We wish to improve our understanding of the roles of these IFT motors in sensory ciliogenesis in C. elegans (Figure 1). To this end, our current work is aimed at using the IFT motility assay in concert with ciliary mutants to answer the following: (i) what is the relationship between the two anterograde IFT motors and how do they relate to the transport of IFT-particle complexes A and B? (ii) do IFT motors/particles carry precursors of axonemes (e.g. tubulin subunits) or membranes (e.g. chemoreceptors)? (iii) do IFT motors contribute directly to sensory signalling? and (iv) do IFT motors also transport IFT particles in axons and dendrites? To do this, it is necessary to identify the full inventory of molecules involved in IFT. Accordingly, a number of candidate IFT motor and IFT-particle subunits can be identified among the deduced protein sequences encoded by the worm genome (Table 1). In addition, defective sensory cilia are represented in at least four classes of mutant C. elegans, namely chemotaxis-defective (che), osmotic avoidance-defective (osm), dauer larva formation-defective (daf) and dye-filling-defective (dyf) mutants (Figure 2). For some of these mutants, the observed defects in sensory ciliary structure and chemosensory behaviour are probably due to defective IFT. For example, the deformed sensory cilia and the behavioural phenotypes associated with mutations in the anterograde IFT-motor subunit OSM-3 and the retrograde IFT-motor subunits, CHE-3 and D2LIC, are supposed to result from defects in IFT [2,4,10,16,18,19]. Similarly, mutations in several IFT-particle subunits, e.g. OSM-1, -5 and -6, CHE-2, -11 and -13 and DAF-10, probably result in defects in intraflagellar transport and delivery of ciliary precursors [20–23].
Thus genome sequencing and ciliary mutant isolation have provided a rich repository of candidate components of the IFT machinery required for building C. elegans sensory cilia. Our identification of Che-3-dynein as a retrograde IFT motor suggests that in vivo IFT motility assays of these proteins by time-lapse microscopy in appropriate mutant backgrounds provides a powerful method for dissecting the mechanisms and functions of IFT in sensory ciliogenesis. Our own efforts in this direction have been frustrated by our inability, so far, to sort out the functional relationship between the two anterograde IFT motors. For example, it is puzzling that the motility of the IFT-particle subunit, green fluorescent protein–OSM-6, persists in cilia of mutants lacking OSM-3-kinesin function, even though these mutants display defects in sensory ciliogenesis and chemotactic behaviour. It is probable that heterotrimeric kinesin-II drives the transport of this IFT particle; however, so far, single mutants in subunits of this putative IFT motor display no defects in ciliary structure or chemosensory behaviour. We are currently working towards resolving this puzzle.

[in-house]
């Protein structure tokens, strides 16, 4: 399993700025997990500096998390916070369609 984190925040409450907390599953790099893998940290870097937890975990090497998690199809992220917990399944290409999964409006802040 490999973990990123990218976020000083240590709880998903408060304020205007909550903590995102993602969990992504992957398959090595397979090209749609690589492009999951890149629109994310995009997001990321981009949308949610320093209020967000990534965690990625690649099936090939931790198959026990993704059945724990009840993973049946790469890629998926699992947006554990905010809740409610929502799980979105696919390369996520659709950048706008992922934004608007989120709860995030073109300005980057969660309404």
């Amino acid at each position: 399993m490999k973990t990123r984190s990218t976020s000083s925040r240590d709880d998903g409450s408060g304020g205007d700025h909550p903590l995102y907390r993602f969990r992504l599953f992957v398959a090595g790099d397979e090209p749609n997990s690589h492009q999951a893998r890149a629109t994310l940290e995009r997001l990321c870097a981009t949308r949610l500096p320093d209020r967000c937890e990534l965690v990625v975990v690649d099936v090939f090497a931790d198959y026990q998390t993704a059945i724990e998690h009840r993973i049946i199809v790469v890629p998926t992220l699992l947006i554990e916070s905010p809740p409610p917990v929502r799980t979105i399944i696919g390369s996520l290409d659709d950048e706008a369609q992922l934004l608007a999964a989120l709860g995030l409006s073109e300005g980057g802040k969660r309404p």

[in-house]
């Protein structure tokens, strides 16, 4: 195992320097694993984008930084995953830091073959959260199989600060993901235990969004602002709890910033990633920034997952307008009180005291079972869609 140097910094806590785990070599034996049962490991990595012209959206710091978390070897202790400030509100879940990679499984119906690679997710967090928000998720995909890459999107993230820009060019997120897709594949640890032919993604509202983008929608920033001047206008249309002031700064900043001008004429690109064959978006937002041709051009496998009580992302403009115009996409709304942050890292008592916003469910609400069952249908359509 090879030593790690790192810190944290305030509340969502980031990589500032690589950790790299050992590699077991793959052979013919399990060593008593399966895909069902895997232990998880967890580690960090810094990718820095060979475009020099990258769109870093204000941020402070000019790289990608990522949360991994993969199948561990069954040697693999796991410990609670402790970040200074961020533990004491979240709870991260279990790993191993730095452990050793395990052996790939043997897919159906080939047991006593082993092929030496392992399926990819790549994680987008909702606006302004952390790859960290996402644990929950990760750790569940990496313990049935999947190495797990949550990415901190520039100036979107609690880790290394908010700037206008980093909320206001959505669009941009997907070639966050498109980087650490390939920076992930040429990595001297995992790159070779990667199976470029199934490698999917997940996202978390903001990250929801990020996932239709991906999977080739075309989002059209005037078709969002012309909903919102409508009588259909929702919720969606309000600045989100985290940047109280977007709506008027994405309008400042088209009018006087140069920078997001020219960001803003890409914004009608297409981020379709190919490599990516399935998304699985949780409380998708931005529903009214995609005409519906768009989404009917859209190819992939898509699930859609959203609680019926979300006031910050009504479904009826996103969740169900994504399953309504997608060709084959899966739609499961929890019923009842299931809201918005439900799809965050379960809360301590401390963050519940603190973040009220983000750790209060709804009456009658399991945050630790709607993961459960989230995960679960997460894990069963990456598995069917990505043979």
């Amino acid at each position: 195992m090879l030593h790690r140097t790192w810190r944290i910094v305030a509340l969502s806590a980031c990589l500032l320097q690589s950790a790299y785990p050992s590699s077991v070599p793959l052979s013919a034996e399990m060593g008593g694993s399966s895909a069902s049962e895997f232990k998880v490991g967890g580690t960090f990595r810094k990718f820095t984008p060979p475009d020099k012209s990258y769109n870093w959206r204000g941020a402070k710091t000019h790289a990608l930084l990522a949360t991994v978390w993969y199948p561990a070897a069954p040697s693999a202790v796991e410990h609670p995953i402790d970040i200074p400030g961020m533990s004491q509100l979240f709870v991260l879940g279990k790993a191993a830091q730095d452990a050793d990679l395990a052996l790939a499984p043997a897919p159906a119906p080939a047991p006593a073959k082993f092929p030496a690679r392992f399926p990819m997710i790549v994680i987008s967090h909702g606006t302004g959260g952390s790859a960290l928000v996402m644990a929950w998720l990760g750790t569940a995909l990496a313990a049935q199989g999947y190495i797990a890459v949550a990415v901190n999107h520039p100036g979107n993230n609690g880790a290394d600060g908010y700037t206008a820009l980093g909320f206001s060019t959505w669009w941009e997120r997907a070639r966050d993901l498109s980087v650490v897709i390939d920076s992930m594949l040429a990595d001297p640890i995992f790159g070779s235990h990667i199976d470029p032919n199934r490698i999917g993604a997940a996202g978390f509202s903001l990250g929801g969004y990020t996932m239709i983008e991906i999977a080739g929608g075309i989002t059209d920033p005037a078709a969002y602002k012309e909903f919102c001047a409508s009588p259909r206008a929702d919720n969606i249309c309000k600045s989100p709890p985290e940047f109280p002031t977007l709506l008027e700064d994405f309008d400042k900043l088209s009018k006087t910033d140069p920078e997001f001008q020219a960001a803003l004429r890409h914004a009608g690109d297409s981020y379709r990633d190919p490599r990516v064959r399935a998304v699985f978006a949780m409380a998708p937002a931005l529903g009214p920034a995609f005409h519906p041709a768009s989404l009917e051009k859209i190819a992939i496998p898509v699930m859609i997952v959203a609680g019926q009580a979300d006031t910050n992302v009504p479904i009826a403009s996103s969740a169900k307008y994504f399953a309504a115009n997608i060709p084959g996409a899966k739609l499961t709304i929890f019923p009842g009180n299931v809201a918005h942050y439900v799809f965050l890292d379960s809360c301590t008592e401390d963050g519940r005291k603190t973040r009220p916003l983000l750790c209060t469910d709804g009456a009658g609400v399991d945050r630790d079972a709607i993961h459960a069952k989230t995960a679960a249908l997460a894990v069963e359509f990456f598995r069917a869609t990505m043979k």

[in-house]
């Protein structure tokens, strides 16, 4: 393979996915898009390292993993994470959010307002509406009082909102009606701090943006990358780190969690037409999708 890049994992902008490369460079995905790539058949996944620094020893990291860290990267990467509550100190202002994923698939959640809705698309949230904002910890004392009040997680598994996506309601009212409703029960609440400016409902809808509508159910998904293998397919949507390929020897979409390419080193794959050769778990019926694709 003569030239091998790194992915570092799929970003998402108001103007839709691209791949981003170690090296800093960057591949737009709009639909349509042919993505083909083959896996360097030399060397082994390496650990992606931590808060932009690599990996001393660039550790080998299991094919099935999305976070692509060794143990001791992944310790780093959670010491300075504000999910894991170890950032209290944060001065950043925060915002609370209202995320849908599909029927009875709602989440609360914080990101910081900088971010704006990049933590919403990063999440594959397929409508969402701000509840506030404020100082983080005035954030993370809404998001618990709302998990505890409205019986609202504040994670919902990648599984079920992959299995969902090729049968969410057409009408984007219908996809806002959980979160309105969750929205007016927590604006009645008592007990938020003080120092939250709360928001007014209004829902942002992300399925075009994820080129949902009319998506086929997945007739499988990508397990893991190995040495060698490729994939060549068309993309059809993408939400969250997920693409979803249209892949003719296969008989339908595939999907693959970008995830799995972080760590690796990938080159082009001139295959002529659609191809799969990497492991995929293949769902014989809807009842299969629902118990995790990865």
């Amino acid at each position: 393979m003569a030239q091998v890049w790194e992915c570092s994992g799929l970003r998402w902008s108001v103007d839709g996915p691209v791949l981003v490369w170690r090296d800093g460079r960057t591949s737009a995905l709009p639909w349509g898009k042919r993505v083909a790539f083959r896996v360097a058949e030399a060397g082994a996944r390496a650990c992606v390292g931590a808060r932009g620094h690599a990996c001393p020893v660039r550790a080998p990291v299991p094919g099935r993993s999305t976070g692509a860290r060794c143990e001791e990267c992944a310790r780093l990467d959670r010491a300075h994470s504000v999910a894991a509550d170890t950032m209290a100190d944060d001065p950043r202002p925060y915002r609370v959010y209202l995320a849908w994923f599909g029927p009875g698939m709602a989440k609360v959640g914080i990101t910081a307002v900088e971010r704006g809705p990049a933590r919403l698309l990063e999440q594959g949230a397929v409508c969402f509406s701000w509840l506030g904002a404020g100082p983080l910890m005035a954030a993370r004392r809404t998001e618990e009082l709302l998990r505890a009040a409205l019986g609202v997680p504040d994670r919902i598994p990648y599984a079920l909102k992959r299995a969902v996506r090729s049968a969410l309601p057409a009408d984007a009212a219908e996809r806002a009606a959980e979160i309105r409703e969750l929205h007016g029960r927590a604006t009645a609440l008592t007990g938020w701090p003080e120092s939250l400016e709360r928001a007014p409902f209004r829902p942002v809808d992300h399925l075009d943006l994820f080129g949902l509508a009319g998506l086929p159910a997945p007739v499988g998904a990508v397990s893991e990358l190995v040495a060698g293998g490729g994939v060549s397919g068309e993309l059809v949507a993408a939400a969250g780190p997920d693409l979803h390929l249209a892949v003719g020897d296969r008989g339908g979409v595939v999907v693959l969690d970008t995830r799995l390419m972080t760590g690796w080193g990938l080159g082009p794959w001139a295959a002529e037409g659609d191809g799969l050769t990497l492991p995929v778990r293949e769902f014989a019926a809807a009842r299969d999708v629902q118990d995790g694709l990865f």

This work was supported by NIH grant no. GM50718.
Lipids, Rafts and Traffic: A Focus Topic at BioScience2004, held at SECC Glasgow, U.K., 18–22 July 2004. Edited by G. Banting (Bristol, U.K.), N. Bulleid (Manchester, U.K.), C. Connolly (Dundee, U.K.), S. High (Manchester, U.K.) and K. Okkenhaug (Babraham Institute, Cambridge, U.K.)
Abbreviations: IFT, intraflagellar transport
- © 2004 The Biochemical Society